Stress and Weight Gain: How Stress Can Affect Your Weight

From Elizabeth Scott, M.S.,
Your Guide to Stress Management.

Can Stress Make You Fat?

There are several ways in which stress can contribute to weight gain. One way has to do with the . Briefly, when we’re under stress, the fight or flight response is triggered in our bodies, leading to the release of various hormones that lead to changes in our functioning. Our bodies function like we’re in danger and need to fight for our lives (or run like heck), so we experience a burst of energy, a shift in metabolism and blood flow, and other changes. If we remain in this state for a prolonged amount of time due to chronic stress, this becomes dangerous to our health. Chronic stress weight gain are also linked, which is why some products like Cortislim can be marketed as diet aids. zSB(3,3) Chronic stress and cortisol can contribute to weight gain in the following ways:

  • Metabolism: When you’re under stress, do you feel like you’re prone to putting on more weight, even if you’re eating the same amount of food? Too much cortisol can slow your metabolism, causing more weight gain than you would normally experience. This also makes dieting more difficult.
  • Cravings: When you’re stressed, do you crave a nice salad, or do you reach for the Ben & Jerry’s? People experiencing chronic stress tend to crave more fatty, salty and sugary foods. This includes sweets, processed food and other things that aren’t as good for you. These foods are typically less healthy and lead to increased weight gain.
  • Blood Sugar: Prolonged stress can alter your blood sugar levels, causing mood swings, fatigue, and conditions like hyperglycemia. Too much stress has even been linked to metabolic syndrome, a cluster of features that can lead to greater health problems like heart attacks and diabetes.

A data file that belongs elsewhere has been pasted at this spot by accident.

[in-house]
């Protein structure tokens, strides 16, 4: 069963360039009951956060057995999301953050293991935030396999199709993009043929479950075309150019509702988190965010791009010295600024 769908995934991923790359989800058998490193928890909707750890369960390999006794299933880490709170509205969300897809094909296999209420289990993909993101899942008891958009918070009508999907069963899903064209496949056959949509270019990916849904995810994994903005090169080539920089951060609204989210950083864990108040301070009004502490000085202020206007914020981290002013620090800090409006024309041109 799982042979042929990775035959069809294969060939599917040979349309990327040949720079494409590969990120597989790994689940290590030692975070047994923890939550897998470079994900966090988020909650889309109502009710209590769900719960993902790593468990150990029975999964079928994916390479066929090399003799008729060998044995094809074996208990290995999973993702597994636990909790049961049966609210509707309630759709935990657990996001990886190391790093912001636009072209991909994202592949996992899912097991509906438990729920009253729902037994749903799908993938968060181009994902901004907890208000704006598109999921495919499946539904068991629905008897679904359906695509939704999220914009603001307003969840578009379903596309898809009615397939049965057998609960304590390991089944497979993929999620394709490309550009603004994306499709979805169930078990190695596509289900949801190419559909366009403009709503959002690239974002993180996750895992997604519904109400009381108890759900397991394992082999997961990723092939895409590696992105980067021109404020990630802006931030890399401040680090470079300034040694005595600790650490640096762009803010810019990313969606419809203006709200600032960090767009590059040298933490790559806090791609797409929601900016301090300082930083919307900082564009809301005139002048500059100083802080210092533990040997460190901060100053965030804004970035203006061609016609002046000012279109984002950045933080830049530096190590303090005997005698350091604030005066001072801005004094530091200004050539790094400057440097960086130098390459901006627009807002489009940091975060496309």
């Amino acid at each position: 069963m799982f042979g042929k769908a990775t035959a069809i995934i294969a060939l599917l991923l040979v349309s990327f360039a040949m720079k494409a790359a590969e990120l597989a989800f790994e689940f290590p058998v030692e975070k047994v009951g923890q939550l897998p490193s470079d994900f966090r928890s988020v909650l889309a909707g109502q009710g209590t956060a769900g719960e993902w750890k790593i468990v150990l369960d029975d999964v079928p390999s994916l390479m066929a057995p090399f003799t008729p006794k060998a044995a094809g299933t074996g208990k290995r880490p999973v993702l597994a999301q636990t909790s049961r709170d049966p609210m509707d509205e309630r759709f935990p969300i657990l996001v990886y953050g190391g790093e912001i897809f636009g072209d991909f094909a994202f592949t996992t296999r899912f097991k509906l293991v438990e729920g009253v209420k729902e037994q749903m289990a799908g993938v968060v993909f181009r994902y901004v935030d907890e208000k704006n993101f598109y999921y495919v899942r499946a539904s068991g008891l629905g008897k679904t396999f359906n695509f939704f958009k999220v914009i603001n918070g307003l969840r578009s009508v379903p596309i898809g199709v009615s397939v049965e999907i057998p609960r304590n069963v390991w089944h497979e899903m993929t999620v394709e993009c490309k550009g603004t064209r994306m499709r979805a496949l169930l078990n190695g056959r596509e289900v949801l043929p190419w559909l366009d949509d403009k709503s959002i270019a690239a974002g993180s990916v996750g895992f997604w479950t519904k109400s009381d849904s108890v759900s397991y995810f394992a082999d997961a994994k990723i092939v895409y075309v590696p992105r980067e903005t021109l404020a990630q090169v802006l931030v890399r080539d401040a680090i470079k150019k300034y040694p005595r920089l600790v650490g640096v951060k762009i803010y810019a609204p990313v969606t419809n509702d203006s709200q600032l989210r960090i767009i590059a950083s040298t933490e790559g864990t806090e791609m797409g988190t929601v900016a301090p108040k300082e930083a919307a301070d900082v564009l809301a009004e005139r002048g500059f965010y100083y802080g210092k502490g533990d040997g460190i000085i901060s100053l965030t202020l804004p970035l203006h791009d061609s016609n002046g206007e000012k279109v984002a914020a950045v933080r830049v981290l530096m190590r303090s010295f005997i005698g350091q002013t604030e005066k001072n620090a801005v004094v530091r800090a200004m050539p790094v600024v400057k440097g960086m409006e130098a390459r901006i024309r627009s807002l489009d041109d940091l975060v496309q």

• Fat Storage: Too much stress even affects where we tend to store fat! Greater levels of abdominal fat are linked with higher levels of stress. Unfortunately, abdominal fat is not only aesthetically undesirable, it’s linked with greater health risks than fat stored in other areas of the body.

Stress and weight gain are also connected in other ways:·  Emotional Eating: Not only can increased levels of cortisol make you crave unhealthy food, excess nervous energy often causes people to eat more than they normally would. How many times have you found yourself scouring the kitchen for a snack, or absently munching on junk food when you’re not really hungry, but just overly stressed? ·  Fast Food: Experts believe that one of the big reasons we’re seeing more obesity in our society these days is that people are too stressed and busy to make healthy dinners at home, and are more often opting to get fast food a the nearest drive-thru. Do you ever find yourself paying more than you’d like to for food that’s more convenient than healthy? ·  Too Busy to Exercise: With all the demands on your schedule, exercise may be one of the last things on your to do list. If so, you’re not alone. Americans live a more sedentary lifestyle than we have in generations past, yet our minds seem to be racing from everything we have to do. Unfortunately, from sitting in traffic to sitting at our desks to sitting in front of the t.v. in exhaustion at the end of the day, exercise often goes by the wayside.Fortunately, there are things you can do to reverse the pattern of weight gain and actually reduce your stress level and your waistline at the same time.  

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